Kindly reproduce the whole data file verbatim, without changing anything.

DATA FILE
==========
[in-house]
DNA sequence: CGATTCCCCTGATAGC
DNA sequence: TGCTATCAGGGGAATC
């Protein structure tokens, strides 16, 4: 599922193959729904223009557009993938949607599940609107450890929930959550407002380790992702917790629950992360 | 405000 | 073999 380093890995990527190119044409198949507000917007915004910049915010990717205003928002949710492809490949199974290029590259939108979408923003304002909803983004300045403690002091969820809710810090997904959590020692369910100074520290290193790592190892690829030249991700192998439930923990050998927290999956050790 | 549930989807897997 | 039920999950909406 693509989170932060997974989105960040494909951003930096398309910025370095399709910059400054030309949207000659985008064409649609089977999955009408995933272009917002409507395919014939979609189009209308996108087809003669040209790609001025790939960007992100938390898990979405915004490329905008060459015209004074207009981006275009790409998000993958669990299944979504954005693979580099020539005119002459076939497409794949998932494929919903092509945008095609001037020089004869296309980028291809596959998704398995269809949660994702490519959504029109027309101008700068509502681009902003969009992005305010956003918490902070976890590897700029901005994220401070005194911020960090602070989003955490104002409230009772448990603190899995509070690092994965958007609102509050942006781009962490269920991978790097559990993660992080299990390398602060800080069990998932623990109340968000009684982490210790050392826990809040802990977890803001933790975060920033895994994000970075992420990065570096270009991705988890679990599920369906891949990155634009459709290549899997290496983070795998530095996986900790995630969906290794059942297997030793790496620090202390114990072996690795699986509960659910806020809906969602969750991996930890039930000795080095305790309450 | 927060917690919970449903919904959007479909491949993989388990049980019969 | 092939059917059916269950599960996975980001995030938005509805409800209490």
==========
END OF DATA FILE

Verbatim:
[in-house]
DNA sequence: CGATTCCCCTGATAGC
DNA sequence: TGCTATCAGGGGAATC
């Protein structure tokens, strides 16, 4: 599922193959729904223009557009993938949607599940609107450890929930959550407002380790992702917790629950992360 | 405000 | 073999 380093890995990527190119044409198949507000917007915004910049915010990717205003928002949710492809490949199974290029590259939108979408923003304002909803983004300045403690002091969820809710810090997904959590020692369910100074520290290193790592190892690829030249991700192998439930923990050998927290999956050790 | 549930989807897997 | 039920999950909406 693509989170932060997974989105960040494909951003930096398309910025370095399709910059400054030309949207000659985008064409649609089977999955009408995933272009917002409507395919014939979609189009209308996108087809003669040209790609001025790939960007992100938390898990979405915004490329905008060459015209004074207009981006275009790409998000993958669990299944979504954005693979580099020539005119002459076939497409794949998932494929919903092509945008095609001037020089004869296309980028291809596959998704398995269809949660994702490519959504029109027309101008700068509502681009902003969009992005305010956003918490902070976890590897700029901005994220401070005194911020960090602070989003955490104002409230009772448990603190899995509070690092994965958007609102509050942006781009962490269920991978790097559990993660992080299990390398602060800080069990998932623990109340968000009684982490210790050392826990809040802990977890803001933790975060920033895994994000970075992420990065570096270009991705988890679990599920369906891949990155634009459709290549899997290496983070795998530095996986900790995630969906290794059942297997030793790496620090202390114990072996690795699986509960659910806020809906969602969750991996930890039930000795080095305790309450 | 927060917690919970449903919904959007479909491949993989388990049980019969 | 092939059917059916269950599960996975980001995030938005509805409800209490």